Hooper's association with The Times ceased in 1909, he negotiated with the Cambridge University Press to publish the 29-volume eleventh edition. Though it is perceived as a quintessentially British work, the eleventh edition had substantial American influences, not only in the increased amount of American and Canadian content, but in the efforts made to make it more popular. American marketing methods assisted sales; some 14% of the contributors were from North America, a New York office was established to coordinate their work. The initials of the encyclopedia's contributors appear at the end of selected articles or at the end of a section in the case of longer articles, such as that on China, a key is given in each volume to these initials; some articles were written by the best-known scholars of the time, such as Edmund Gosse, J. B. Bury, Algernon Charles Swinburne, John Muir, Peter Kropotkin, T. H. Huxley, James Hopwood Jeans and William Michael Rossetti. Among the lesser-known contributors were some who would become distinguished, such as Ernest Rutherford and Bertrand Russell.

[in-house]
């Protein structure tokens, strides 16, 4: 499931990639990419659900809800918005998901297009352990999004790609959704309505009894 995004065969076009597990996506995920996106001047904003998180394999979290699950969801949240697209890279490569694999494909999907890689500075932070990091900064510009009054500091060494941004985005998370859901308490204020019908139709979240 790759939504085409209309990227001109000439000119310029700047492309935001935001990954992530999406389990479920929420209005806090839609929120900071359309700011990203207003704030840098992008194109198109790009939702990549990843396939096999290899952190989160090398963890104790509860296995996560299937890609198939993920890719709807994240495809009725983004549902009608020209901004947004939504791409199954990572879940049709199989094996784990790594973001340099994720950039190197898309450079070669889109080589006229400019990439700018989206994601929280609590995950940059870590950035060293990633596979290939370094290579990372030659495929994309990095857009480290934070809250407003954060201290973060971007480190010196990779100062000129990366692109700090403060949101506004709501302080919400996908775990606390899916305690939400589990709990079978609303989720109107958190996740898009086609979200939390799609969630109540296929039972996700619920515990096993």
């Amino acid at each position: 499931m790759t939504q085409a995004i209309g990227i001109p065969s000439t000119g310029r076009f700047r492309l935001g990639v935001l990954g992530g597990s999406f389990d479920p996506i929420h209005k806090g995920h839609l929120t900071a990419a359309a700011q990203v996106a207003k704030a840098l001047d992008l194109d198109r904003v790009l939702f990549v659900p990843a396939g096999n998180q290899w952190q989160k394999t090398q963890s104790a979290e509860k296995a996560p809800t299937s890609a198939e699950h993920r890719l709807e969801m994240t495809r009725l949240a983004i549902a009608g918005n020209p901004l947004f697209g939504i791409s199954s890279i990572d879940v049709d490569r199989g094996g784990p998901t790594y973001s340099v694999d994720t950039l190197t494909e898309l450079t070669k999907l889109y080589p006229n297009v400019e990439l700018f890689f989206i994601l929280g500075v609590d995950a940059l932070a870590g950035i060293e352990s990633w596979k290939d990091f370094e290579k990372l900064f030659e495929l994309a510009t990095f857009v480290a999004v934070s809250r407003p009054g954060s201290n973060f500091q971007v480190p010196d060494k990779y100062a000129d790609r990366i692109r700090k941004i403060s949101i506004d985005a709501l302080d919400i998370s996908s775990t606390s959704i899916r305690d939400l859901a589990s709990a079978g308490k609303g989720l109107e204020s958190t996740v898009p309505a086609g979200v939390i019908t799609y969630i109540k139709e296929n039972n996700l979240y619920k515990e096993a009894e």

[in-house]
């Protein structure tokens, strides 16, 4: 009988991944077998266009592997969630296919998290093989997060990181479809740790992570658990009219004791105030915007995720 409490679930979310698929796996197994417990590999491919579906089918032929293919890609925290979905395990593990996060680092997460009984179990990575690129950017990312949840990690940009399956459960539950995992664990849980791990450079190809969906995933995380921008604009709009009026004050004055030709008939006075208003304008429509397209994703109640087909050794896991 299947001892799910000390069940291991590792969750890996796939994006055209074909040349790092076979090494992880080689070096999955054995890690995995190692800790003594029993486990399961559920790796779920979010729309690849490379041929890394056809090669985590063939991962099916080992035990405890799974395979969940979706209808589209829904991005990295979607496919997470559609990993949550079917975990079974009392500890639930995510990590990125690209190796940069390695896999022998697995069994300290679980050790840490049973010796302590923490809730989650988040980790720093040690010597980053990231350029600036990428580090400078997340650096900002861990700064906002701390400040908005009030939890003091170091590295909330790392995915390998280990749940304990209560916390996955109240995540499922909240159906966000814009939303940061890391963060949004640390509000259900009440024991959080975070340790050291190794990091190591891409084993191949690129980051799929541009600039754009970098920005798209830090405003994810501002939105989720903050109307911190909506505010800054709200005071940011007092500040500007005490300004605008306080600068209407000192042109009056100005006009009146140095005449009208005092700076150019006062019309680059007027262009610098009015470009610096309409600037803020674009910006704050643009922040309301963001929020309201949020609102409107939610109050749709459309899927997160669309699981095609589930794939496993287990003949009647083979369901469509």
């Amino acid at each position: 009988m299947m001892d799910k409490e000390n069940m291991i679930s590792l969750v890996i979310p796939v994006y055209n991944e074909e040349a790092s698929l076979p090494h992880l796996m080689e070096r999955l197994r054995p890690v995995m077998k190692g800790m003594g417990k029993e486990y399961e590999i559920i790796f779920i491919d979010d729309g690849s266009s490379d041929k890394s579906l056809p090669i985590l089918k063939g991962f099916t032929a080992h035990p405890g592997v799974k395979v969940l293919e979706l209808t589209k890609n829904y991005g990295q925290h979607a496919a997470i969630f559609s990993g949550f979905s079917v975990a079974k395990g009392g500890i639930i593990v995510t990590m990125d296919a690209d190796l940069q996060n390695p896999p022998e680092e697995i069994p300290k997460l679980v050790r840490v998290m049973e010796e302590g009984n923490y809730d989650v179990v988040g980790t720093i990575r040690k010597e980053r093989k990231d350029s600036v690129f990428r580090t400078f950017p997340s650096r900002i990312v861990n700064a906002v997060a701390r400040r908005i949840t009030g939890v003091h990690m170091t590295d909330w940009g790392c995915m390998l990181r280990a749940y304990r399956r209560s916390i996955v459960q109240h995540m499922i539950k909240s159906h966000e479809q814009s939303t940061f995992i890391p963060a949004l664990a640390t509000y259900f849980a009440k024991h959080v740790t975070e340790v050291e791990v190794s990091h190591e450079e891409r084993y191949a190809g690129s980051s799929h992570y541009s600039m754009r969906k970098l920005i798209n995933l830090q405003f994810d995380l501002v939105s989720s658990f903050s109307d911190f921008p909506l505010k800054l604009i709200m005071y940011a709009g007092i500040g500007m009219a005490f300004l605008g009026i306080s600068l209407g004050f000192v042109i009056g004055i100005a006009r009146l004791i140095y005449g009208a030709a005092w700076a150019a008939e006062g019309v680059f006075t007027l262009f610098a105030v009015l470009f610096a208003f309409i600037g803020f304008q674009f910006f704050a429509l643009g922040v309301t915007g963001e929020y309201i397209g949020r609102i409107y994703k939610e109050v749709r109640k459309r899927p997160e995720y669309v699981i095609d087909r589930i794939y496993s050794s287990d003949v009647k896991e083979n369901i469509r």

Many articles were carried over from some with minimal updating. Some of the book-length articles were divided into smaller parts for easier reference, yet others much abridged; the best-known authors contributed only a single article or part of an article. Most of the work was done by British Museum scholars and other scholars; the 1911 edition was the first edition of the encyclopædia to include more than just a handful of female contributors, with 34 women contributing articles to the edition. The eleventh edition introduced a number of changes of the format of the Britannica, it was the first to be published complete, instead of the previous method of volumes being released as they were ready. The print type was subject to continual updating until publication, it was the first edition of Britannica to be issued with a comprehensive index volume in, added a categorical index, where like topics were listed. It was the first not to include long treatise-length articles. Though the overall length of the work was about the same as that of its predecessor, the number of articles had increased from 17,000 to 40,000.